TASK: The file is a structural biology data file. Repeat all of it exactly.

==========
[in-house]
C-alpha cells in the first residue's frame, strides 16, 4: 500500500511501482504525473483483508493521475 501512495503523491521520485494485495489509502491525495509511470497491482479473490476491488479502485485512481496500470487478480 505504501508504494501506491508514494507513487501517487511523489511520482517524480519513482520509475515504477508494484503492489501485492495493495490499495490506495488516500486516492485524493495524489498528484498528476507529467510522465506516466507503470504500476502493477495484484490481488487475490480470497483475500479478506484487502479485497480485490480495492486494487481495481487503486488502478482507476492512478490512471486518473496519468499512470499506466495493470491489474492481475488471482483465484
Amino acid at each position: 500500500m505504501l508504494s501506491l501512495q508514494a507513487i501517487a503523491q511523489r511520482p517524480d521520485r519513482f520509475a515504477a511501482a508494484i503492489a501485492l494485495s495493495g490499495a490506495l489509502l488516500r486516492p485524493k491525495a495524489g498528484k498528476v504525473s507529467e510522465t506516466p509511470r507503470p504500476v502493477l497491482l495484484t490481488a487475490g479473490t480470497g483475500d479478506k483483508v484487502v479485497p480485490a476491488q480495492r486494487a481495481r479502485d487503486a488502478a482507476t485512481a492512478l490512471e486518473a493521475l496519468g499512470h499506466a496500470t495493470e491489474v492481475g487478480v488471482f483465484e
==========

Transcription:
[in-house]
C-alpha cells in the first residue's frame, strides 16, 4: 500500500511501482504525473483483508493521475 501512495503523491521520485494485495489509502491525495509511470497491482479473490476491488479502485485512481496500470487478480 505504501508504494501506491508514494507513487501517487511523489511520482517524480519513482520509475515504477508494484503492489501485492495493495490499495490506495488516500486516492485524493495524489498528484498528476507529467510522465506516466507503470504500476502493477495484484490481488487475490480470497483475500479478506484487502479485497480485490480495492486494487481495481487503486488502478482507476492512478490512471486518473496519468499512470499506466495493470491489474492481475488471482483465484
Amino acid at each position: 500500500m505504501l508504494s501506491l501512495q508514494a507513487i501517487a503523491q511523489r511520482p517524480d521520485r519513482f520509475a515504477a511501482a508494484i503492489a501485492l494485495s495493495g490499495a490506495l489509502l488516500r486516492p485524493k491525495a495524489g498528484k498528476v504525473s507529467e510522465t506516466p509511470r507503470p504500476v502493477l497491482l495484484t490481488a487475490g479473490t480470497g483475500d479478506k483483508v484487502v479485497p480485490a476491488q480495492r486494487a481495481r479502485d487503486a488502478a482507476t485512481a492512478l490512471e486518473a493521475l496519468g499512470h499506466a496500470t495493470e491489474v492481475g487478480v488471482f483465484e